The Sixth District in Pavicich v. Santucci (2000) 85 Cal.App.4th 382, 102 Cal.Rptr.2d 125 (Pavicich ), in a detailed and thoughtful discussion, concluded the exceptions in section 1714.10, subdivision (c) have the effect of exempting any viable attorney-client conspiracy claims from section 1714.10's requirements. The court later stated in Berg & Berg Enterprises, LLC. v. Sherwood Partners, Inc. (2005) 131 Cal.App.4th 802, 818, 32 Cal.Rptr.3d 325 (Berg ), “As we observed in Pavicich, the effect of [the 1991 amendment to section 1714.10] is anomalous. Since the statute now removes from its scope the two circumstances in which a valid attorney-client conspiracy claim may be asserted, its gatekeeping function applies only to attorney-client conspiracy claims that are not viable as a matter of law in any event. [Citing Pavicich, supra, at pp. 394-396, 102 Cal.Rptr.2d 125.] Thus, a plaintiff who can plead a viable claim for conspiracy against an attorney need not follow the petition procedure outlined in the statute as such a claim necessarily falls within the stated exceptions to its application.”
This conclusion arises from two legal principles and their impact on the development of section 1714.10. A conspiracy cause of action cannot lie “if the alleged conspirator, though a participant in the agreement underlying the injury, was not personally bound by the duty violated by the wrongdoing and was acting only as the agent or employee of the party who did have that duty.” (Doctors' Co. v. Superior Court (1989) 49 Cal.3d 39, 44, 260 Cal.Rptr. 183, 775 P.2d 508 (Doctors' Co.).) In Doctors' Co., for example, the court reasoned an attorney and an expert witness could not be held liable for a conspiracy to violate Insurance Code section 790.03, subdivision (h)(5), because that section imposes a duty only upon persons in the insurance business. (Id. at p. 46, 260 Cal.Rptr. 183, 775 P.2d 508.) Moreover, “ ‘under the agent's immunity rule, an agent is not liable for conspiring with the principal when the agent is acting in an official capacity on behalf of the principal. [Citations.]’ ” (Pavicich, supra, 85 Cal.App.4th at p. 394, 102 Cal.Rptr.2d 125.) It follows that the only viable claims for an attorney's civil conspiracy with a client are claims that an attorney, conspiring to cause a client to violate a statutory duty peculiar to the client, acted not only in the performance of a professional duty to serve the client but also in furtherance of the attorney's financial gain (Doctors' Co., supra, at p. 46, 260 Cal.Rptr. 183, 775 P.2d 508), or claims that the attorney violated the attorney's own duty to the plaintiff (id. at p. 47, 260 Cal.Rptr. 183, 775 P.2d 508).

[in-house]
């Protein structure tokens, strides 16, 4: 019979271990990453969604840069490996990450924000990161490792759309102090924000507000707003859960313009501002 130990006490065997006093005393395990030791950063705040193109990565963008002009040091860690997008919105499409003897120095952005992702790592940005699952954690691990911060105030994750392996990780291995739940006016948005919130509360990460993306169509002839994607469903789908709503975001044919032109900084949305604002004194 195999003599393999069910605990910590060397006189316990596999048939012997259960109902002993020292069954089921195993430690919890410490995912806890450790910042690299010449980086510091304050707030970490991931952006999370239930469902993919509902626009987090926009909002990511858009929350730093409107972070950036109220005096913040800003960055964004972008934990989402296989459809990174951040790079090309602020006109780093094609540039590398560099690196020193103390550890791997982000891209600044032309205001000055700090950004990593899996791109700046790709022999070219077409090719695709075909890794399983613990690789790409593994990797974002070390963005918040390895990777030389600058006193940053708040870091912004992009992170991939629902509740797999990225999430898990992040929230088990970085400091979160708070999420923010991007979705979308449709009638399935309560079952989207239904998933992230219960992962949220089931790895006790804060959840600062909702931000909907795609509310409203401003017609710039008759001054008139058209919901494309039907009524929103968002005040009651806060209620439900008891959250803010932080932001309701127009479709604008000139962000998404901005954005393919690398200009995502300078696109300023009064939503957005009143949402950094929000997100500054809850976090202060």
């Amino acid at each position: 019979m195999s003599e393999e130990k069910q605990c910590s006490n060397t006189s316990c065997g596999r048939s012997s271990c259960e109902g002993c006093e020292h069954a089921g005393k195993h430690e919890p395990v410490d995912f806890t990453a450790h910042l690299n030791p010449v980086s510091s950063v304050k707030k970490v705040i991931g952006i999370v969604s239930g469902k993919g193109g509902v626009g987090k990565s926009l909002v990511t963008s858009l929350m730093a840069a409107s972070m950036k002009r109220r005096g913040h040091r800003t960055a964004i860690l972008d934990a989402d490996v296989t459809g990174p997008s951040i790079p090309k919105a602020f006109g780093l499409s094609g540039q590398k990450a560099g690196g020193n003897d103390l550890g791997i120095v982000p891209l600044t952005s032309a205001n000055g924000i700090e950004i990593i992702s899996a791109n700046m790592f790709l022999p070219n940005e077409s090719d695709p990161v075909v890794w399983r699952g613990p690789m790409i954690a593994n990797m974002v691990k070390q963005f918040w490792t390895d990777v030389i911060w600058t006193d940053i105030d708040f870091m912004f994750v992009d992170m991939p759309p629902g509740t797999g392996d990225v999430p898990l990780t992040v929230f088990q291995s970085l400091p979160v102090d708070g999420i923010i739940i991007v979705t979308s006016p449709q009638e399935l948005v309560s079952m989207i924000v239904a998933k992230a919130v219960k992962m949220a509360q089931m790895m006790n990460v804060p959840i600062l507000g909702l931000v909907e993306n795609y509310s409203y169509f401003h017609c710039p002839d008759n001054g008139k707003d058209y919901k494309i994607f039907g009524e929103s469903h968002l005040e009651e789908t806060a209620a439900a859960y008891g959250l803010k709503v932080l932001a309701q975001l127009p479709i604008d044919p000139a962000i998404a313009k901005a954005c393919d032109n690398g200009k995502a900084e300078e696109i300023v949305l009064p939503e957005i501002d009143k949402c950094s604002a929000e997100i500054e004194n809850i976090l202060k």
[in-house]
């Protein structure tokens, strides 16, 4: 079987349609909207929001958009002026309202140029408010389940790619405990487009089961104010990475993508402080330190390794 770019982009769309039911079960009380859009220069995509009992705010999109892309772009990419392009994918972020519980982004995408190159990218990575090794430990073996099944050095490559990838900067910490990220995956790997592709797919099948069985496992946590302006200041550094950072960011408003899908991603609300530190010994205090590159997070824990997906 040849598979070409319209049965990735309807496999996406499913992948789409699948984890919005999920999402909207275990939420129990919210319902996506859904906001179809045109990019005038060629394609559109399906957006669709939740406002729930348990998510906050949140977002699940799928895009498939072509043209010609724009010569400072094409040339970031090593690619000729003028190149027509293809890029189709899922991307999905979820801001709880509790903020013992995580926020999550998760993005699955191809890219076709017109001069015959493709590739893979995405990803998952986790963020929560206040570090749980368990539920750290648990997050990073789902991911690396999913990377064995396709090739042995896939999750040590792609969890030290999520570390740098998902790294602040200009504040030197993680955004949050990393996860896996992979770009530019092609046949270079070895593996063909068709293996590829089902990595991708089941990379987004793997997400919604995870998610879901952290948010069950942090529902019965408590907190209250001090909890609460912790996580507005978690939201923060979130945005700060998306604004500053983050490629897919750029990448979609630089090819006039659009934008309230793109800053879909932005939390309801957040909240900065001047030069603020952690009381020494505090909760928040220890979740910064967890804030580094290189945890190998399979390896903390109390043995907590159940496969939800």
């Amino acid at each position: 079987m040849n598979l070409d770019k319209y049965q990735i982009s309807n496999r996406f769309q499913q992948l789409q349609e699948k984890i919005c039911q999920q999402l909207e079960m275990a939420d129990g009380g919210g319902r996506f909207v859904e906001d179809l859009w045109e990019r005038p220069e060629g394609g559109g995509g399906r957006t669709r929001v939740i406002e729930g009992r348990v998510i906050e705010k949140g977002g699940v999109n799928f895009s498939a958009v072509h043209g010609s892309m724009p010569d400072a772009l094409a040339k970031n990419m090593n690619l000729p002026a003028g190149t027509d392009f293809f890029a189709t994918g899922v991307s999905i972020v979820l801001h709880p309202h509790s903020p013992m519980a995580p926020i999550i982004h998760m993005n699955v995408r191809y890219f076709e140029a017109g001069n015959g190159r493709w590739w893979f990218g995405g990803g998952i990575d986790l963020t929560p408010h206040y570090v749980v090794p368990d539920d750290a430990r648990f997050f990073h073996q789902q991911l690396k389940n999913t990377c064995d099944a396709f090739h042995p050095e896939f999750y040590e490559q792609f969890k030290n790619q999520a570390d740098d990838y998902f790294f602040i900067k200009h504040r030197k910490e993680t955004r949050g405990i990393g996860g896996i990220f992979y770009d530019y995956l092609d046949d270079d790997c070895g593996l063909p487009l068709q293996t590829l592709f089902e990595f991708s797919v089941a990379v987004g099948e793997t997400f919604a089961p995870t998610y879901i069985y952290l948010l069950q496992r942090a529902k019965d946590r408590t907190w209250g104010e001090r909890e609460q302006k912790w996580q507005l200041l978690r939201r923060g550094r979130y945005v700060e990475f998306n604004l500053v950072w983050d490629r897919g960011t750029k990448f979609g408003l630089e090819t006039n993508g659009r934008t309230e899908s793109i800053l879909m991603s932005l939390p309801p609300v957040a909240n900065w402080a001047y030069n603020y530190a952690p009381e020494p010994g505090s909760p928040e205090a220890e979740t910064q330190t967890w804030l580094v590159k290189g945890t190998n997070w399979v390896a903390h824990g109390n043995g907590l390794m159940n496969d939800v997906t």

The Sixth District, in Pavicich, reviewed the history of section 1714.10, and in particular the inclusion of the two exceptions as a means of exempting from the statute's scope the situations described in Doctors' Co., supra, 49 Cal.3d 39, 260 Cal.Rptr. 183, 775 P.2d 508. The Pavicich court reasoned, “Section 1714.10's procedural hurdle seems aimed at situations where the attorney is acting in his or her official capacity. This is indicated by the statute's legislative history and the Legislature's concern with conspiracy actions designed to ‘disrupt’ the attorney/client relationship. It is also demonstrated by section [1714.10's] words. In particular, section 1714.10, subdivision (a) refers to actions against an attorney for conspiring with his or her client that arise from ‘attempt[s] to contest or compromise a claim’ and that are ‘based upon the attorney's representation of the client.’ [¶] Yet when an attorney is acting in his or her official capacity, there are only the situations articulated in Doctors' Co., in which an attorney could be liable for conspiring with his or her client. Of course, these situations are specifically excepted from section 1714.10's scope. [¶] To be sure, an attorney, acting in the scope of his or her official duties, and not for individual gain, can be liable to third parties in certain circumstances. But those circumstances will always require that the attorney have a duty to the third party. For example, if an attorney commits actual fraud in his dealings with third parties, the fact that he did so in the capacity of attorney does not relieve him of liability. [Citations.] Similarly, where an ‘attorney gives his client a written opinion with the intention that it be transmitted to and relied upon by the plaintiff in dealing with the client[,] ․ the attorney owes the plaintiff a duty of care in providing the advice because the plaintiff's anticipated reliance upon it is “the end aim of the transaction.” [Citation.]’ [Citations.]” (Pavicich, supra, 85 Cal.App.4th at pp. 394-395, 102 Cal.Rptr.2d 125.)